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1 In 3 Of Us Has A Loved One With Breast Cancer

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It's October. It's Breast Cancer Awareness Month. We're all aware of that.

We're also aware that one in eight American women are diagnosed with breast cancer -- 246,000 women in 2016 alone. Here's something you're not aware of: one in three of us will have a mother, sister, daughter or wife diagnosed with breast cancer.

I've had a mom, sister, and wife who had breast cancer. I never had a daughter.

With the U.S. population at 324 million, there will be 106.3 million of us who will have a mom, sister, daughter or wife hear those dreaded words: "it's malignant." That's a lot of caregivers out there. They need help and guidance on what to do for their loved ones as she goes through surgery, breast reconstruction, chemo, and radiation. They also need help for themselves on how to deal with such a difficult and traumatic situation, and how to overcome these obstacles and become an amazing caregiver for their loved ones.

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Sadly, there really isn't a lot of guidance out there for breast cancer caregivers on what they need to do, and not do, after she's diagnosed. There's no comprehensive program in place at hospitals, or doctors' offices, that seamlessly incorporates the caregiver into the breast cancer treatment process. This needs to change, now.

I can't stress enough the value that caregivers bring to breast cancer patients -- getting her to and from her appointments and treatments; helping her with meals, the kids, the house; helping her deal with intense emotional and psychological stress and anxiety; picking up her medicine; administering her shots; just giving her a big 'ol hug. The list goes on and on. And yet, for most of us helping out, in a caregiver role, we do it by the seat of our pants.

That's why I decided to write a book, for all the caregivers and loved ones, to know exactly what to do, and not do, when someone special in their lives is told she has breast cancer. Stand By Her: A Breast Cancer Guide For Loved Ones offers strategies and support to breast cancer caregivers, as they make their journey, right alongside her, through "Cancer Land," before, during, and after her treatment.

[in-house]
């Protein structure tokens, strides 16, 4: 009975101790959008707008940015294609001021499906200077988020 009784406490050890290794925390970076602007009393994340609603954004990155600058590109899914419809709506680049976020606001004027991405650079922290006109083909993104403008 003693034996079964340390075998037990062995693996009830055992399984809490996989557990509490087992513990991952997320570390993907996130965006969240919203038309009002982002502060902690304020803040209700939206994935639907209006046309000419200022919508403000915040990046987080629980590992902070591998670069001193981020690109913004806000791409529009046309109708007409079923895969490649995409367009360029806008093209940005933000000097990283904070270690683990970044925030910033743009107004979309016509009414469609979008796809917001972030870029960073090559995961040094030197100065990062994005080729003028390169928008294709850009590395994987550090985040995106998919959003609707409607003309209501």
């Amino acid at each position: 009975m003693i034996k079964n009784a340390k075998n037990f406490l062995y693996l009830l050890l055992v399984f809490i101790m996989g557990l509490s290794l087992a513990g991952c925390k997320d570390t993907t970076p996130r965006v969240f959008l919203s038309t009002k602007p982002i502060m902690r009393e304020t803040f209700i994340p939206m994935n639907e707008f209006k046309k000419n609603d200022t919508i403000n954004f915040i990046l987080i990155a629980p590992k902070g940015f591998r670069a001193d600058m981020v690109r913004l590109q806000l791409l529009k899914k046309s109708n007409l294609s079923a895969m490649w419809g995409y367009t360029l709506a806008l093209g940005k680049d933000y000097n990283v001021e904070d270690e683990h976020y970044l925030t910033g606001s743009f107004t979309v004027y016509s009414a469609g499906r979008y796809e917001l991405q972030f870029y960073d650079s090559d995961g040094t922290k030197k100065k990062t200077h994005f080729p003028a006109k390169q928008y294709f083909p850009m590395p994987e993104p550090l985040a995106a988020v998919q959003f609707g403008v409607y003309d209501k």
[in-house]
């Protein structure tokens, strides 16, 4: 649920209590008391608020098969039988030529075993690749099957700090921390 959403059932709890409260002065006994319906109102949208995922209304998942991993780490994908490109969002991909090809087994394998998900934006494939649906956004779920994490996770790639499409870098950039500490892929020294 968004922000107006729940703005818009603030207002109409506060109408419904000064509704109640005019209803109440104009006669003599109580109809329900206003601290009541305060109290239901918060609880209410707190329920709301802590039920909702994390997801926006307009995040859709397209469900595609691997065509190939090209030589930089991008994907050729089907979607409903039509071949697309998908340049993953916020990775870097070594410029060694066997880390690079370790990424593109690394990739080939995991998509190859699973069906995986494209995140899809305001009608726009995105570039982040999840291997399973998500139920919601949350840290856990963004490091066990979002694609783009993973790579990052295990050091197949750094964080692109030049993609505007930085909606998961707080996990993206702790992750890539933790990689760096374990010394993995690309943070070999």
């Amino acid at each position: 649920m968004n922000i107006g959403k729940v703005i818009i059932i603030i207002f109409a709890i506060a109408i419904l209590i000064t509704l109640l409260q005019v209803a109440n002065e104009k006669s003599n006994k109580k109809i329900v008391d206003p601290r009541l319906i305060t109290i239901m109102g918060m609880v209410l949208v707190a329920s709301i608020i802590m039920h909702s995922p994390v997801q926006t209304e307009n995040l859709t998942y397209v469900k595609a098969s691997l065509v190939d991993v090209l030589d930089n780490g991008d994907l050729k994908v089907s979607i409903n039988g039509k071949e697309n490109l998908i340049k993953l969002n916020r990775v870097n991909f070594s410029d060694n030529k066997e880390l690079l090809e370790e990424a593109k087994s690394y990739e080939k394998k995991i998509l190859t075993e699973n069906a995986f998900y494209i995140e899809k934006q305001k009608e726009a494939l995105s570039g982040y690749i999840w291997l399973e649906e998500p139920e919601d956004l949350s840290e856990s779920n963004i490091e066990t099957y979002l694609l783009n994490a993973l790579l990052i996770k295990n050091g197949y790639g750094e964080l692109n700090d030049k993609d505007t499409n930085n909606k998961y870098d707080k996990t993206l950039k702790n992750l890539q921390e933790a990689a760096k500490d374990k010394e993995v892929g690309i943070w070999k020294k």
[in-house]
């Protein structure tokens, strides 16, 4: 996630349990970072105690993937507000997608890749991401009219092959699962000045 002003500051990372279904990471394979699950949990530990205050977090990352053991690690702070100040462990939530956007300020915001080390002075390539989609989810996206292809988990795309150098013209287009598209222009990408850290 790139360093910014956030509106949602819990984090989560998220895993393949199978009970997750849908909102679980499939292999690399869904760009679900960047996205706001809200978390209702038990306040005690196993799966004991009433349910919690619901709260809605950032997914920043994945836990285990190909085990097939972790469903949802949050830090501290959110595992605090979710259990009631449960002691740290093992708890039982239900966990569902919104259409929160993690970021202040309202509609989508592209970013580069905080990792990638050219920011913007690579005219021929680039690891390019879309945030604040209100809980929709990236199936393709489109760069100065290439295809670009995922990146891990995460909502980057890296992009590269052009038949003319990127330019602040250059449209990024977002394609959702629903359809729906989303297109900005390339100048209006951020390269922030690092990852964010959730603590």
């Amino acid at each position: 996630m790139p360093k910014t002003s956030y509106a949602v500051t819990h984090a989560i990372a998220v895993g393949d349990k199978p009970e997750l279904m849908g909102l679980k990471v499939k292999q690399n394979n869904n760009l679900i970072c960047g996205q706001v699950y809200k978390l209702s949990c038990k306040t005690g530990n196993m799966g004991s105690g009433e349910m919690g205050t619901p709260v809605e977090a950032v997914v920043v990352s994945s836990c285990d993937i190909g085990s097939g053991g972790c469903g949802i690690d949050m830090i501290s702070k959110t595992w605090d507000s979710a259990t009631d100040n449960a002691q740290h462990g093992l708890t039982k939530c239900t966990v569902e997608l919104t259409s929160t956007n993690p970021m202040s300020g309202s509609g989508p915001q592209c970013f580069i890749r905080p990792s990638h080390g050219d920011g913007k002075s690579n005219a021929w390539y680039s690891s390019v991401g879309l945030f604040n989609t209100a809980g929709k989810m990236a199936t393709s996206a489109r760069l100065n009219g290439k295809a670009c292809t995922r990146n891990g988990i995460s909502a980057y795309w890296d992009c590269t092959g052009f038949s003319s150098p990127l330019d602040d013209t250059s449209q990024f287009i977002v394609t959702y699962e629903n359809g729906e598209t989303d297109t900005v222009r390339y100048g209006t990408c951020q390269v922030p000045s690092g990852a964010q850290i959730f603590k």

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Throughout the book, I combine personal stories of caregivers and loved ones who "Stand By Her," along with detailed advice from experts who address all the medical, emotional, physical, psychological, family relationship, sexual, and financial issues that come with breast cancer. Each chapter focuses on a stage of the breast cancer process, beginning with diagnosis and continuing through final treatment, and beyond.

When a loved one is diagnosed with breast cancer, it can seem, on first blush, like a death sentence. Fortunately, in the vast majority of cases, it's not, and there is great hope that she is going to be just fine after treatment. For Stage 0 and Stage 1 breast cancers, according to the American Cancer Society, the five-year survival rate is close to 100 percent; for Stage 2 breast cancer, the five-year survival rate is 93 percent.

With that said, the fear and anxiety that a breast cancer patient goes through is extreme. That's why having a caregiver by her side, every step of the way, is critical. We must "Stand By Her" whenever and however we can.

There are so many great and wonderful stories of caregivers who have done just that. Victoria Vargas, 21, of El Paso, TX took it one step further when her mom, Veronica Quintanilla, found out she had a breast cancer recurrence. After Victoria shaved her head in solidarity with her mom who would be losing her hair to chemo, Victoria decided that she and her mom should get matching permanent head tattoos of a pink ribbon to honor the Cancer Land journey they were about to embark upon, together.

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Victoria (the daughter): "Our tattoos will always be a reminder of all I went through with my mom. Everyone has stories to tell behind a tattoo. This is a big story. When I am 80 years old, and I lose my hair, I can tell my great grandchildren why it's there."

Veronica (the mom): "Usually when you see a head tattoo, they are someone who is hard core. I think it's pretty cool. I don't ever want to see my tattoo again. That is my goal to never be bald again. I want me, and only me to know that this treasure (of the pink ribbon tattoo on her head) exists. It's my hidden secret. It makes me feel empowered. I feel some superpowers from it. I've beaten cancer."

So here's to all the caregivers out there, fighting the good fight alongside their loved ones, against their evil arch nemesis, breast cancer. May your combined superpowers kick breast cancer's butt, but good, winning the day, now and forever more.